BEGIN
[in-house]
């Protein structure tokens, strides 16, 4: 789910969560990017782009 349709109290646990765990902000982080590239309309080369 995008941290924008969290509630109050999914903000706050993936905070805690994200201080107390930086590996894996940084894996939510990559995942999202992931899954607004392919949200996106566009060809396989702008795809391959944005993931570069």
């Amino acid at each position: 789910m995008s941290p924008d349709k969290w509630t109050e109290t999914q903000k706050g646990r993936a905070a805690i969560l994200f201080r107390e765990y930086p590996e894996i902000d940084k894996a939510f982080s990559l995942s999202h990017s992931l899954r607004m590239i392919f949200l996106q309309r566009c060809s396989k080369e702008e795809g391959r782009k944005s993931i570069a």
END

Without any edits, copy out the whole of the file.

[in-house]
């Protein structure tokens, strides 16, 4: 789910969560990017782009 349709109290646990765990902000982080590239309309080369 995008941290924008969290509630109050999914903000706050993936905070805690994200201080107390930086590996894996940084894996939510990559995942999202992931899954607004392919949200996106566009060809396989702008795809391959944005993931570069």
């Amino acid at each position: 789910m995008s941290p924008d349709k969290w509630t109050e109290t999914q903000k706050g646990r993936a905070a805690i969560l994200f201080r107390e765990y930086p590996e894996i902000d940084k894996a939510f982080s990559l995942s999202h990017s992931l899954r607004m590239i392919f949200l996106q309309r566009c060809s396989k080369e702008e795809g391959r782009k944005s993931i570069a």